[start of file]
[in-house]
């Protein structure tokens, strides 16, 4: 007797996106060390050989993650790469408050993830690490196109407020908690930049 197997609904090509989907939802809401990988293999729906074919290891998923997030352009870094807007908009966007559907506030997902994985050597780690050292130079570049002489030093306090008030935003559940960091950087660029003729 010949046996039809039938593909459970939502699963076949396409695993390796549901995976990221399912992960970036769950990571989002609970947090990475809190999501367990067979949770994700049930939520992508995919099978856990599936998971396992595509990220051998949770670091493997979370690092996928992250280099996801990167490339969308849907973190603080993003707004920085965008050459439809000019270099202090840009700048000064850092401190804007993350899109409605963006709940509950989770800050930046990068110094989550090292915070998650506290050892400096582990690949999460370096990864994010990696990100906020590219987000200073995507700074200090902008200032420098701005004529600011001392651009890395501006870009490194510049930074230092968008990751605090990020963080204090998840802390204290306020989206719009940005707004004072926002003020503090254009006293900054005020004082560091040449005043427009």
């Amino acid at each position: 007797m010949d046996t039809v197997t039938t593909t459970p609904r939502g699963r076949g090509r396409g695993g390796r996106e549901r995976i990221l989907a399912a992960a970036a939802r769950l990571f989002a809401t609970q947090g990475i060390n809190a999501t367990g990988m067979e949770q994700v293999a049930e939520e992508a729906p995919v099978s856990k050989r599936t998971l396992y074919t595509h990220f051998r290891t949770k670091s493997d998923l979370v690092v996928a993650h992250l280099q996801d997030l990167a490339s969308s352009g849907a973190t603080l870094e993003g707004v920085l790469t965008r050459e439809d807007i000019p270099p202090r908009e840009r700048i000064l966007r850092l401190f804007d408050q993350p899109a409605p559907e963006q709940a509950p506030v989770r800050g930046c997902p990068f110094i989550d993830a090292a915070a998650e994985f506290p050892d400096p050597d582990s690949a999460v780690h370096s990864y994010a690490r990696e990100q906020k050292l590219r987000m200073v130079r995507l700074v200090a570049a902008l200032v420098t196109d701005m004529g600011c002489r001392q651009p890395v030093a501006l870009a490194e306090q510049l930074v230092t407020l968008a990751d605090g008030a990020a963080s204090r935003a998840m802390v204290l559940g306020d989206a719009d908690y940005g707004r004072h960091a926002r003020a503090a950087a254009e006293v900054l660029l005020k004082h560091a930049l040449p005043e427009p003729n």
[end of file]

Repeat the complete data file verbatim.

[in-house]
């Protein structure tokens, strides 16, 4: 007797996106060390050989993650790469408050993830690490196109407020908690930049 197997609904090509989907939802809401990988293999729906074919290891998923997030352009870094807007908009966007559907506030997902994985050597780690050292130079570049002489030093306090008030935003559940960091950087660029003729 010949046996039809039938593909459970939502699963076949396409695993390796549901995976990221399912992960970036769950990571989002609970947090990475809190999501367990067979949770994700049930939520992508995919099978856990599936998971396992595509990220051998949770670091493997979370690092996928992250280099996801990167490339969308849907973190603080993003707004920085965008050459439809000019270099202090840009700048000064850092401190804007993350899109409605963006709940509950989770800050930046990068110094989550090292915070998650506290050892400096582990690949999460370096990864994010990696990100906020590219987000200073995507700074200090902008200032420098701005004529600011001392651009890395501006870009490194510049930074230092968008990751605090990020963080204090998840802390204290306020989206719009940005707004004072926002003020503090254009006293900054005020004082560091040449005043427009």
């Amino acid at each position: 007797m010949d046996t039809v197997t039938t593909t459970p609904r939502g699963r076949g090509r396409g695993g390796r996106e549901r995976i990221l989907a399912a992960a970036a939802r769950l990571f989002a809401t609970q947090g990475i060390n809190a999501t367990g990988m067979e949770q994700v293999a049930e939520e992508a729906p995919v099978s856990k050989r599936t998971l396992y074919t595509h990220f051998r290891t949770k670091s493997d998923l979370v690092v996928a993650h992250l280099q996801d997030l990167a490339s969308s352009g849907a973190t603080l870094e993003g707004v920085l790469t965008r050459e439809d807007i000019p270099p202090r908009e840009r700048i000064l966007r850092l401190f804007d408050q993350p899109a409605p559907e963006q709940a509950p506030v989770r800050g930046c997902p990068f110094i989550d993830a090292a915070a998650e994985f506290p050892d400096p050597d582990s690949a999460v780690h370096s990864y994010a690490r990696e990100q906020k050292l590219r987000m200073v130079r995507l700074v200090a570049a902008l200032v420098t196109d701005m004529g600011c002489r001392q651009p890395v030093a501006l870009a490194e306090q510049l930074v230092t407020l968008a990751d605090g008030a990020a963080s204090r935003a998840m802390v204290l559940g306020d989206a719009d908690y940005g707004r004072h960091a926002r003020a503090a950087a254009e006293v900054l660029l005020k004082h560091a930049l040449p005043e427009p003729n």